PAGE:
Jacobsen: We have been seen concerns about Brexit, about inept handling of Covid-19, about populism and national reactionaries in much of the West, and the crumbling of infrastructure in several societies. Do these factors emerge in some of the data analyses? For example, we have seen more democracies in the world at any time in the history of the world now. So, I would not necessarily expect a massive drop in the number of democracies. Rather, I would predict a slowing or a declining of the rate of the institutionalization of democratic systems in previous autocratic or theocratic societies with said realities.

Foa: The data in the January report only public examined satisfaction with democracy and not the “health” of democracy in a broader sense. For example, we are not looking at the  health of liberal democratic institutions, such as freedom of the courts or of the press. It is not that those things are not important, but rather that they are already covered very well by other projects, such as Freedom House or V-Dem. And there is already a very vigorous debate about whether the world is currently undergoing a democratic recession, and if so, whether that should be seen as a temporary plateau in the adoption and spread of democracy or if it is the start of a more profound reversal. But that’s not the focus of  our January report. Academic research is a collective enterprise, so you have to focus on the areas where you are able to make an original contribution.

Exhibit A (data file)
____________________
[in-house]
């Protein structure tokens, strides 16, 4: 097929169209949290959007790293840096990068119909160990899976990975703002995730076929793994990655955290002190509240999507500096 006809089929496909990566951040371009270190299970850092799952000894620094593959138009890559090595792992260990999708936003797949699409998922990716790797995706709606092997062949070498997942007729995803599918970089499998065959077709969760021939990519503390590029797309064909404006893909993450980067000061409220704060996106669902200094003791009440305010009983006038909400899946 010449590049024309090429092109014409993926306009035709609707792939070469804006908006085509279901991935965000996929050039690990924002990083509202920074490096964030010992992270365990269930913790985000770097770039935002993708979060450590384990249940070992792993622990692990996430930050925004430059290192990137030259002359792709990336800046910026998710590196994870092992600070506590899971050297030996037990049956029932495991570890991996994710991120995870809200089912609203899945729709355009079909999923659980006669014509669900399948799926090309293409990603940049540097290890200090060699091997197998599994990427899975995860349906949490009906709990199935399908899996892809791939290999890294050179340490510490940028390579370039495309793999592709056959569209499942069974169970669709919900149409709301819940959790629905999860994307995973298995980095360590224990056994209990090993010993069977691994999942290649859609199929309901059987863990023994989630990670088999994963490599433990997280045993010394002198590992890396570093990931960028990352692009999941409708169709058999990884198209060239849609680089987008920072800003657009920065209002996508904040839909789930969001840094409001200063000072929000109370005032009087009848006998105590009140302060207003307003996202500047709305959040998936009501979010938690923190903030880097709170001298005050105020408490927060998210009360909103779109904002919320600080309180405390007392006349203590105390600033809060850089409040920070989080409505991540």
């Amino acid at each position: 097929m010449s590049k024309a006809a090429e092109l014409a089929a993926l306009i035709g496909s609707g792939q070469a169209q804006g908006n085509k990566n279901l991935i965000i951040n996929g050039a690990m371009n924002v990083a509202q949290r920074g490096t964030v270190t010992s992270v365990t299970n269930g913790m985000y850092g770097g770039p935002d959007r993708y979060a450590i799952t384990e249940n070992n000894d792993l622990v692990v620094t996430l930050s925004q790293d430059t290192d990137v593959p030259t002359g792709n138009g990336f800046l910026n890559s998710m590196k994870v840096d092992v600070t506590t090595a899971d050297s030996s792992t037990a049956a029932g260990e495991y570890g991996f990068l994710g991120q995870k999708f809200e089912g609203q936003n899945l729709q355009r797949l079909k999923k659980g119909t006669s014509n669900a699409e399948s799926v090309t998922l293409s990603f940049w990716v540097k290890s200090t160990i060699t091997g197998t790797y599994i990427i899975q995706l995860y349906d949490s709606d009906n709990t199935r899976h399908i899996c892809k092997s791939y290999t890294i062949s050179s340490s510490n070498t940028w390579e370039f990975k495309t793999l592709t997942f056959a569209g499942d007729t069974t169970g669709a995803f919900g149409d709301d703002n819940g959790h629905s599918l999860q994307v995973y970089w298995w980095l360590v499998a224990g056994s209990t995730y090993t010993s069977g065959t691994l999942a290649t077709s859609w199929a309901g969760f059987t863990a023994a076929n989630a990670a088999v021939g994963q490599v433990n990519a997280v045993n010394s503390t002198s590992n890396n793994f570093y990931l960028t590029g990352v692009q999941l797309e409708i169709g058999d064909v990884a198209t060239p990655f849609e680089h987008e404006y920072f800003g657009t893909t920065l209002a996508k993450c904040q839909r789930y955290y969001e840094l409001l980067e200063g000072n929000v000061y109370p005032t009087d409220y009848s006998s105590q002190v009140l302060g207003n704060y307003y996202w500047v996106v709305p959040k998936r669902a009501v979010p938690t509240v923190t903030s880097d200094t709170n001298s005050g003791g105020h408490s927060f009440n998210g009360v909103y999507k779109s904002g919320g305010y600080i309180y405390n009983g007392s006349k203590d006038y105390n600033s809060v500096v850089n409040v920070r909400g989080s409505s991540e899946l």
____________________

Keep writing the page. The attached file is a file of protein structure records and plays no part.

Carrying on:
So instead the contribution of the report was deliberately very narrow – just to examine democratic legitimacy, measured via the indicators for which truly comprehensive comparative data are available. That is less a measure of the health of democratic institutions, and more a measure of how well citizens feel they are performing in delivering the other outputs citizens care about, such as public services, rule of law, and accountability in office.

That’s an important metric, though, because if citizens do not feel that democracies are delivering then it augurs badly for the stability and consolidation of democracy going forwards. While it is possible to have a democracy in which civil liberties are generally respected, but which are losing the faith of citizens, it may not be a sustainable equilibrium in the long term. If you look at countries like Venezuela in the 1990s, there was widespread disillusionment with the political system even though the country had been a liberal democracy for four decades. Then Chávez was elected, and began to chip away at political rights and liberties. More recently we’ve seen the same thing in many western societies, and that has foreshadowed the rise of populism, so we need to see it as a warning indicator of potential instability.